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World leaders call for restraint after Iranian missile strike.

Iran and Israel are currently locked in a shadow war.

World leaders have called for “absolute restraint” after Israel escalated its conflict with Iran by launching strikes near a military base.
Ursula von der Leyen, the chief of the European commission, said it is “absolutely necessary” that “all sides refrain from further action” after explosions were reported early this morning near Iran’s Isfahan air base, which sits close to a major nuclear facility.
Antonio Tajani, the Italian foreign minister, called for “absolute de-escalation”, following Iranian reports it had shot down three drones in the area, while prime minister Rishi Sunak said he wants to see “calm heads prevail across the region”.
The calls came after US officials confirmed that Israel has carried out airstrikes against Iran, as explosions were reported in the sky over the cities of Isfahan and Tabriz, while the Iranian government sought to play down the scale of the attack.
As an Iranian official indicated that it had no “immediate” plan for retaliation, calls mounted internationally – including from the European Commission president, Ursula von der Leyen – for Israel and Iran to de-escalate their confrontation.
Initial reports suggested that at least three explosions occurred in the air above the central Iranian city of Isfahan, which holds facilities for the country’s nuclear programme, weapons factories and a major airbase.
Isfahan houses both a military air base and an important site in Iran’s nuclear programme, which Tehran insists is purely peaceful but which the west fears could put the Islamic republic on the threshold of weapons capacity.
The Tasnim news agency, which is close to the Revolutionary Guards, reported that the air base and nuclear facility near the city were safe and dismissed reports of any attack from outside the country.
Abdolrahim Mousavi, Iran’s top army commander, was quoted by state media as saying that air defence batteries in Isfahan had shot at a few airborne objects, leaving no damage.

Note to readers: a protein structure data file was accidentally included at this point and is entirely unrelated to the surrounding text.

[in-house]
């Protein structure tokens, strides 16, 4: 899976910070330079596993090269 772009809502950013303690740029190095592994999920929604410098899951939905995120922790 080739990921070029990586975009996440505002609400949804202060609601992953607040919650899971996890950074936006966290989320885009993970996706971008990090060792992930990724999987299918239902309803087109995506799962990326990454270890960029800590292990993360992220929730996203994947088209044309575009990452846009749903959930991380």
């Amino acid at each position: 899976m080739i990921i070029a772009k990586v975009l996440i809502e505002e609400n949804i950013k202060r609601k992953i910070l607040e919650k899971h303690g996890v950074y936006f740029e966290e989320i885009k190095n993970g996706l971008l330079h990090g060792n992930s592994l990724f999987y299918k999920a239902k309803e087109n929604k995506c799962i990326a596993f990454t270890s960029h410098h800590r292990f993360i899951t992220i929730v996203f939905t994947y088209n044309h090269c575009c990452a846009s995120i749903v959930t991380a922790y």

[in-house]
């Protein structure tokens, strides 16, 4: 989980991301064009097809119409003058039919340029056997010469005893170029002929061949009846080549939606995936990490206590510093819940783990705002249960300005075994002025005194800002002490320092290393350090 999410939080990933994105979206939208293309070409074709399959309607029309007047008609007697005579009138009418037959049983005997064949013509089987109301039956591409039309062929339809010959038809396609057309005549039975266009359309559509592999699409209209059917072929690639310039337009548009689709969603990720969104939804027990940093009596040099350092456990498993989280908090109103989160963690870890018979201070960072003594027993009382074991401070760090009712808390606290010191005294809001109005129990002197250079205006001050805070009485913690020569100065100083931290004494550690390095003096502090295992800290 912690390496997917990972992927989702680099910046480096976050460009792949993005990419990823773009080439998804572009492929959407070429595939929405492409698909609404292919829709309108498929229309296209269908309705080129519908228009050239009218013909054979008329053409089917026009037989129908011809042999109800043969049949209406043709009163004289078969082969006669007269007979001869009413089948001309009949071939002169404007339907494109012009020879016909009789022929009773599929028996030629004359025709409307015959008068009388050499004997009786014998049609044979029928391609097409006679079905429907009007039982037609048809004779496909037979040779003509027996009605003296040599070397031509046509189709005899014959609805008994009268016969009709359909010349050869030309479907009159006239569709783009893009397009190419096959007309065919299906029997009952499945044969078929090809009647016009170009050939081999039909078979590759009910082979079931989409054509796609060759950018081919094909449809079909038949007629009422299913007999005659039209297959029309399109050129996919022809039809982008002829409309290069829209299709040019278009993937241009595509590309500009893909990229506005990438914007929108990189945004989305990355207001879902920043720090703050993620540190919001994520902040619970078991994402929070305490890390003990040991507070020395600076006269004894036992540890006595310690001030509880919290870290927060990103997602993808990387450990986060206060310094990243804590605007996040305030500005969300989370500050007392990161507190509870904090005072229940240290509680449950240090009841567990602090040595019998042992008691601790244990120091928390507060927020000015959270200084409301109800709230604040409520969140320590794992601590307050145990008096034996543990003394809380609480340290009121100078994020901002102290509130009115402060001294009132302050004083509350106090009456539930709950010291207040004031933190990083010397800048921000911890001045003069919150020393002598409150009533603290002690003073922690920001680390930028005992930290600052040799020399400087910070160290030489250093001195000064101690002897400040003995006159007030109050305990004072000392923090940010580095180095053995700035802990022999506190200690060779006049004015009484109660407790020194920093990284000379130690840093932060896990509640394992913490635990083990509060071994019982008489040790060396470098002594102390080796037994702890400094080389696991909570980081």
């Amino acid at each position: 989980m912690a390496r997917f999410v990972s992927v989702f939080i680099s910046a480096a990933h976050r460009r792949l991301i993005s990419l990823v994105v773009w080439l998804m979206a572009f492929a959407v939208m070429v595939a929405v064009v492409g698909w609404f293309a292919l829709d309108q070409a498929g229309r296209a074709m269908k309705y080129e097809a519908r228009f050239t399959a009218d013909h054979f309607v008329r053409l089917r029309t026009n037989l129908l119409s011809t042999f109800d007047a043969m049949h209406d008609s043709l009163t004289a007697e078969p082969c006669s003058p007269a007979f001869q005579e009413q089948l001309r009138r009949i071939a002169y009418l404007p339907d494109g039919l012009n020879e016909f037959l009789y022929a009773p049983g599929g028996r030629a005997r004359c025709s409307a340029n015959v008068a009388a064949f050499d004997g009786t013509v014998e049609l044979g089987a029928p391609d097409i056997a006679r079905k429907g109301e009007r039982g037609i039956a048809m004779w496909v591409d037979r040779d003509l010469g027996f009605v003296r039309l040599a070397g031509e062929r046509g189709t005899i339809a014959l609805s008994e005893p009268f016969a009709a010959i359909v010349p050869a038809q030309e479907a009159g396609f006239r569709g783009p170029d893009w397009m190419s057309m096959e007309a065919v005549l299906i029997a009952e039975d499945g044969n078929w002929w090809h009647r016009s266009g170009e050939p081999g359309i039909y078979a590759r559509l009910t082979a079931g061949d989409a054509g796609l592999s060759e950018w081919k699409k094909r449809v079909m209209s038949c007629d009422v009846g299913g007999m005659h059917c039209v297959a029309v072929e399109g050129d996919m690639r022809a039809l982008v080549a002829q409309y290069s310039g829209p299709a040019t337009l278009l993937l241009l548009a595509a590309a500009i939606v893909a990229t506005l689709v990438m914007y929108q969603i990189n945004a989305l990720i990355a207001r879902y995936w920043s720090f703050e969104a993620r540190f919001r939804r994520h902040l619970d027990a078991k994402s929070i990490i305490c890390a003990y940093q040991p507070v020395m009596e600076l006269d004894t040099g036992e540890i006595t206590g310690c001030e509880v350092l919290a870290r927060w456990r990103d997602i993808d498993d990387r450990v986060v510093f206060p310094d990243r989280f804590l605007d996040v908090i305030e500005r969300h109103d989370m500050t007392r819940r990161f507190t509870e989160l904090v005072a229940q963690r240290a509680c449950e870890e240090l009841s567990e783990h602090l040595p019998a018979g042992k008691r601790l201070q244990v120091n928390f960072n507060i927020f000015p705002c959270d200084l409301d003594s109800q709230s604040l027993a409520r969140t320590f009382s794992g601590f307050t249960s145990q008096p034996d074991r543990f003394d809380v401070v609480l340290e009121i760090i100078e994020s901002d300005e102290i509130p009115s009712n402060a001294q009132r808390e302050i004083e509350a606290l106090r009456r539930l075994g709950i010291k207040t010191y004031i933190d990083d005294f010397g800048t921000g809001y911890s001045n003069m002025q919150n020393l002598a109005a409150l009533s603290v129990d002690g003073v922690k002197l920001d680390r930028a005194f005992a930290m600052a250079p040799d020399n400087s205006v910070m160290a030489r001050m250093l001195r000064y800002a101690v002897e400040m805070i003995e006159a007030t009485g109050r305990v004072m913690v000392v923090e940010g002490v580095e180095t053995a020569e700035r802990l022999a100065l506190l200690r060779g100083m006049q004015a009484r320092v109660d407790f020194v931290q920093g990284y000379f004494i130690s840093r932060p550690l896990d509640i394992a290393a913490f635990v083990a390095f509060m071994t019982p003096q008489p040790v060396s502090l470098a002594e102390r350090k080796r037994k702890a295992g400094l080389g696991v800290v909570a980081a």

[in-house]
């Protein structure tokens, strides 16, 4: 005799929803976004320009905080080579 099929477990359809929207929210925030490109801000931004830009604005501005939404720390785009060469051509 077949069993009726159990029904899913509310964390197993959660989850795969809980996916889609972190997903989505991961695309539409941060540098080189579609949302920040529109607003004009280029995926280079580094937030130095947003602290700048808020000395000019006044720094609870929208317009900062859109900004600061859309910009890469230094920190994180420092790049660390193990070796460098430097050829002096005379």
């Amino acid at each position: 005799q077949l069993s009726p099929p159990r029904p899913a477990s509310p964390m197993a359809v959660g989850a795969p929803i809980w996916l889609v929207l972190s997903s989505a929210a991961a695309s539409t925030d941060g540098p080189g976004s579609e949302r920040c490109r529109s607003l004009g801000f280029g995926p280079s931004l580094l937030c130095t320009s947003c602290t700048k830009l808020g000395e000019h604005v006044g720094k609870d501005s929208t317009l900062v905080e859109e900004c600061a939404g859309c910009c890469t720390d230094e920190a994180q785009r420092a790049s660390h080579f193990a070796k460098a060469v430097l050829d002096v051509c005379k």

He said experts were conducting further investigations and their findings would be announced in due course. The International Atomic Energy Agency, the UN’s nuclear watchdog, said it could “confirm that there is no damage to Iran’s nuclear sites” but called for “extreme restraint”.
Oil prices jumped in the immediate aftermath of the strikes before giving up their gains as traders bet against further escalation. Brent crude was down 0.6 per cent on the day at $86.57 a barrel, having earlier climbed above $90.
Stock markets fell, with the Stoxx Europe 600 index down 0.4 per cent.
At a press conference, UK Prime Minister Rishi Sunak said that “Israel absolutely has the right to self defence”. But he added: “Significant escalation is not in anyone’s interest. What we want to see is calm heads prevail across the region.”
Tally Gotliv, an Israeli lawmaker from the ruling Likud party, wrote on X that Israelis should have their “head . . . held high with pride” over its strength, adding: “May we regain our power of deterrence.”
But Itamar Ben-Gvir, Israel’s far-right minister for national security, who had called for a “crushing attack” against Iran, wrote on X: “Weak!” Iran’s President Ebrahim Raisi made no mention of the Israeli attack in a nationwide televised speech on Friday, but hailed last week’s strike on Israel as an indication of his own country’s military prowess.

Sean Rayment is the Defence and Security Editor for National Security News. He is also a best selling author, broadcaster and award-winning defence and security journalist. He has also previously served as an officer in Parachute Regiment Officer. He has reported from war zones around the world including Iraq, Afghanistan, the Balkans, Africa, and Northern Ireland and is one of the few British journalists to twice visit the US detention centre at Guantanamo Bay in Cuba. He has written for virtually all British national newspapers and specialises in security, intelligence, and defence reporting, with a specific interest in mental health issues in the military community. Sean is also the author of Bomb Hunters and Tales from the Special Forces Club. He also co-wrote the international bestselling Painting the Sand with Kim Hughes GC and Endurance with former SAS operator Louis Rudd.